Potty Training Your Puppy: Why A Dog Crate Makes Housetraining Easy

Crate Training A Puppy

All dogs are born with the instinct to keep their beds clean and as soon as their legs are strong enough to support them, puppies will toddle away from their littermates to relieve themselves. Before that, momma dog stimulated the puppies to relieve themselves and cleaned up after them. You can use a crate to housetrain puppies.

Using a crate as a training tool takes advantage of the puppy’s instinct to keep its bed clean, and helps the puppy develop bowel and bladder control because the pup will make an effort to hold it when he’s all relaxed in his cozy den.

Several types of crates are available for puppy owners. Some, like the soft-sided fabric carriers, are strictly for traveling. However, the plastic or wire crates can be used both for traveling and for housetraining. Plastic crates have a wire door and are usually made of two pieces ? a top and a bottom that fastens together with bolts. Wire crates look more like a cage and are open all around.

The kind of crate to use is a personal preference. Plastic crates provide more security for the puppy; open wire crates allow more air flow. Wire crates often fold up for storage and make a compact (although heavy) bundle, whereas the plastic ones are quite bulky, but lightweight. Weigh the pros and cons of each and choose the crate that will fit your lifestyle and puppy best.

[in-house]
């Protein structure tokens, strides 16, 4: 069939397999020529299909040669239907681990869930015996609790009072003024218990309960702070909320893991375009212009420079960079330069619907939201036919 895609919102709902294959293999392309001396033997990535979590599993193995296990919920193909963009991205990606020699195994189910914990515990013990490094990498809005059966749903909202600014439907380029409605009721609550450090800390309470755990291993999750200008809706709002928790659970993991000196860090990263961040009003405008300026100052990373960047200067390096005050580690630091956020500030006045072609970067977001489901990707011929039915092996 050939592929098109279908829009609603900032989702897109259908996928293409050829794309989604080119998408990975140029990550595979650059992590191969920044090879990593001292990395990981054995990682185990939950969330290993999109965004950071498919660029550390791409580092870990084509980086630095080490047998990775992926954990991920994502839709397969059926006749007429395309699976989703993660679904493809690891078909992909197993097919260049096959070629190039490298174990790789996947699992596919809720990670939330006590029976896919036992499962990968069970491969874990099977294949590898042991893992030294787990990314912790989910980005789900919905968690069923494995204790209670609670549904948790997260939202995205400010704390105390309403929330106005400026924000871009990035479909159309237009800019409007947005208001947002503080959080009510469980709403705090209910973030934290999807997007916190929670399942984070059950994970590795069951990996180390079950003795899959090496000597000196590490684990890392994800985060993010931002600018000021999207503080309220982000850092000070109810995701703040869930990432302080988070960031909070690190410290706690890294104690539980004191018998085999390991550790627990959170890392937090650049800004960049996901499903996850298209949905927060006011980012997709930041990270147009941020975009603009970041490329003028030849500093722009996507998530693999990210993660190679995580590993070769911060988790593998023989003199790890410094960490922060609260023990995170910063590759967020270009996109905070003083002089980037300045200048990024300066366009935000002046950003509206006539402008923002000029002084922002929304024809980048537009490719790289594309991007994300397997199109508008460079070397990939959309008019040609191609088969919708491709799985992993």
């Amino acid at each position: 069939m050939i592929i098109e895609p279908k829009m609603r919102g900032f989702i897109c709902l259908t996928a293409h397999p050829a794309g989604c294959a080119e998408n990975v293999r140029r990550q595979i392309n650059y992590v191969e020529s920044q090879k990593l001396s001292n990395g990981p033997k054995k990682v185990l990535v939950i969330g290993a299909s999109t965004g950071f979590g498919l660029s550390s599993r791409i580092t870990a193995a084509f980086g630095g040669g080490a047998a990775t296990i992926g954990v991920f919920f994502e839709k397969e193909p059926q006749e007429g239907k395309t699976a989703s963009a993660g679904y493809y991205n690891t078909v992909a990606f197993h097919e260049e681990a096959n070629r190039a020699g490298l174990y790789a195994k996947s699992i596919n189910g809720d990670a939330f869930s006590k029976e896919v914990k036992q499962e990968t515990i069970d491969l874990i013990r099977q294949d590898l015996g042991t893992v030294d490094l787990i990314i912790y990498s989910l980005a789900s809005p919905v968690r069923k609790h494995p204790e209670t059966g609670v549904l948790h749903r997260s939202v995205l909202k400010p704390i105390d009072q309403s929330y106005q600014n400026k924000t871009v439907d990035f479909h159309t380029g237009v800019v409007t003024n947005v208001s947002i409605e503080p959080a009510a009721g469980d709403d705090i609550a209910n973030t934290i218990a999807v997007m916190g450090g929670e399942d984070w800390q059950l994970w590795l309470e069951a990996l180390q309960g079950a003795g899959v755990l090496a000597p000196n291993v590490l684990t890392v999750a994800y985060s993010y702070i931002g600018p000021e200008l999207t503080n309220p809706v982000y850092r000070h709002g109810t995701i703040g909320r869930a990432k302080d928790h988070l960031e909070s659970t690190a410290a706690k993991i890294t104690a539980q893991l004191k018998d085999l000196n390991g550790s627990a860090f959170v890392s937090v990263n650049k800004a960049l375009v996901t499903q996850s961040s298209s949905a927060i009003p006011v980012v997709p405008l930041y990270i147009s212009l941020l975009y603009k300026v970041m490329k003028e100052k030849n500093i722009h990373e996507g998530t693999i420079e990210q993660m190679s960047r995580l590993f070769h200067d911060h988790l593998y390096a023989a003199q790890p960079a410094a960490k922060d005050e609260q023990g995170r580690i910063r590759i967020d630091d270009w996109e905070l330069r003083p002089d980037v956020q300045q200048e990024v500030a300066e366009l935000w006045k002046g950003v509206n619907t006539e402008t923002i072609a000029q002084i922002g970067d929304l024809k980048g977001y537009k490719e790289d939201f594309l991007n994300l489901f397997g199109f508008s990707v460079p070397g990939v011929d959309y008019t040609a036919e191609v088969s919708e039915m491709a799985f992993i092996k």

Choose a crate that is big enough for your pup but not big enough for an adult-sized dog. Make sure your puppy has enough room to lie down, get comfortable and move around, but no more. If the crate is too big, your puppy will be able to relieve himself in a back corner and still have enough space to get away from it.

Remember, the purpose of the crate is to capitalize on your dog’s instinct to keep its bed clean. If you already have a crate, and it’s big enough for a full-grown standard sized breed, use a piece of cardboard or a thin plank of wood to section it off so that your puppy doesn’t have access to the entire crate.

Introducing your pup to the crate is not difficult. Simply open the crate door, propping it open so it won’t swing closed accidentally, then toss a treat or toy inside. Encourage your dog to go get the treat or toy with a personalized command, which you’ll want to continue using.

For instance, say, ?Sweetie, go to bed!? When the dog goes inside, praise ?Good Dog!? Do this several times throughout the day. At feeding time, place your dog’s food bowl inside the crate so that it must enter the crate to eat. After two or three days of this routine, begin closing the door behind your pup as it’s eating and open the door when he is done.

Once your dog is comfortable staying in a closed crate, you can begin using it at night. Place the crate in your bedroom so the dog can hear you, smell you, and to close to you all night. This is eight hours of closeness you couldn’t find time for any other way. With your dog close to you, you can also hear it should it become restless and need to go outside.

Get the FREE report about Potty Training Your Puppy. This information works because I used it myself on my stubborn pound puppy who was really an older puppy dog.

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